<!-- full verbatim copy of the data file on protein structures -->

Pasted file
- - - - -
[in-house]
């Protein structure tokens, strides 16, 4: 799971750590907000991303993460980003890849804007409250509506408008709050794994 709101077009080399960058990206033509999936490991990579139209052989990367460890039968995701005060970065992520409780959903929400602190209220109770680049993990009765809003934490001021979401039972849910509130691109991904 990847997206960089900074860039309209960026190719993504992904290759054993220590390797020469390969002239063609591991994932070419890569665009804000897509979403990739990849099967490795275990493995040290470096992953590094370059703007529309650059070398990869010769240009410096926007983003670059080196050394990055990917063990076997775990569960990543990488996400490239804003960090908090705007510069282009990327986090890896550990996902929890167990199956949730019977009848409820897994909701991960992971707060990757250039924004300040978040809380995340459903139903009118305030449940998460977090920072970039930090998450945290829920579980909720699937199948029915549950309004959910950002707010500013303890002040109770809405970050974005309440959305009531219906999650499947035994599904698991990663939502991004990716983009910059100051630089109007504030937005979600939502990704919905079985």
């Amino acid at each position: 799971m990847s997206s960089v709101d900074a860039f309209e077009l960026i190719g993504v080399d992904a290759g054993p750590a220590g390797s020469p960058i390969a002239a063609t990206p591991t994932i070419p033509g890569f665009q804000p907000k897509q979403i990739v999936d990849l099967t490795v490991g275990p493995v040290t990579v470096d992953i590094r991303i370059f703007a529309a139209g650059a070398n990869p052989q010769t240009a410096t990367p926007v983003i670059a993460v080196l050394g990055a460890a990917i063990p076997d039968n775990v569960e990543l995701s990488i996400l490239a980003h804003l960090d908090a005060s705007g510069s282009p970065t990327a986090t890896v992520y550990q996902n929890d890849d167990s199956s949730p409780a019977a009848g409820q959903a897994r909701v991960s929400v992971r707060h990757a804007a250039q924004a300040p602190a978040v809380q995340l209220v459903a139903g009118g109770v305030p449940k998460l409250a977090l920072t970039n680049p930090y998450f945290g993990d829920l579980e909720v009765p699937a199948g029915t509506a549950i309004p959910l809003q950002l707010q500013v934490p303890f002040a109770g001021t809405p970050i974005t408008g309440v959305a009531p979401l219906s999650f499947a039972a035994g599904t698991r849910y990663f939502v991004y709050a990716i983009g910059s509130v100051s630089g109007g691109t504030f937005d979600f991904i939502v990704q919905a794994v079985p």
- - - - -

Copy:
[in-house]
């Protein structure tokens, strides 16, 4: 799971750590907000991303993460980003890849804007409250509506408008709050794994 709101077009080399960058990206033509999936490991990579139209052989990367460890039968995701005060970065992520409780959903929400602190209220109770680049993990009765809003934490001021979401039972849910509130691109991904 990847997206960089900074860039309209960026190719993504992904290759054993220590390797020469390969002239063609591991994932070419890569665009804000897509979403990739990849099967490795275990493995040290470096992953590094370059703007529309650059070398990869010769240009410096926007983003670059080196050394990055990917063990076997775990569960990543990488996400490239804003960090908090705007510069282009990327986090890896550990996902929890167990199956949730019977009848409820897994909701991960992971707060990757250039924004300040978040809380995340459903139903009118305030449940998460977090920072970039930090998450945290829920579980909720699937199948029915549950309004959910950002707010500013303890002040109770809405970050974005309440959305009531219906999650499947035994599904698991990663939502991004990716983009910059100051630089109007504030937005979600939502990704919905079985």
């Amino acid at each position: 799971m990847s997206s960089v709101d900074a860039f309209e077009l960026i190719g993504v080399d992904a290759g054993p750590a220590g390797s020469p960058i390969a002239a063609t990206p591991t994932i070419p033509g890569f665009q804000p907000k897509q979403i990739v999936d990849l099967t490795v490991g275990p493995v040290t990579v470096d992953i590094r991303i370059f703007a529309a139209g650059a070398n990869p052989q010769t240009a410096t990367p926007v983003i670059a993460v080196l050394g990055a460890a990917i063990p076997d039968n775990v569960e990543l995701s990488i996400l490239a980003h804003l960090d908090a005060s705007g510069s282009p970065t990327a986090t890896v992520y550990q996902n929890d890849d167990s199956s949730p409780a019977a009848g409820q959903a897994r909701v991960s929400v992971r707060h990757a804007a250039q924004a300040p602190a978040v809380q995340l209220v459903a139903g009118g109770v305030p449940k998460l409250a977090l920072t970039n680049p930090y998450f945290g993990d829920l579980e909720v009765p699937a199948g029915t509506a549950i309004p959910l809003q950002l707010q500013v934490p303890f002040a109770g001021t809405p970050i974005t408008g309440v959305a009531p979401l219906s999650f499947a039972a035994g599904t698991r849910y990663f939502v991004y709050a990716i983009g910059s509130v100051s630089g109007g691109t504030f937005d979600f991904i939502v990704q919905a794994v079985p």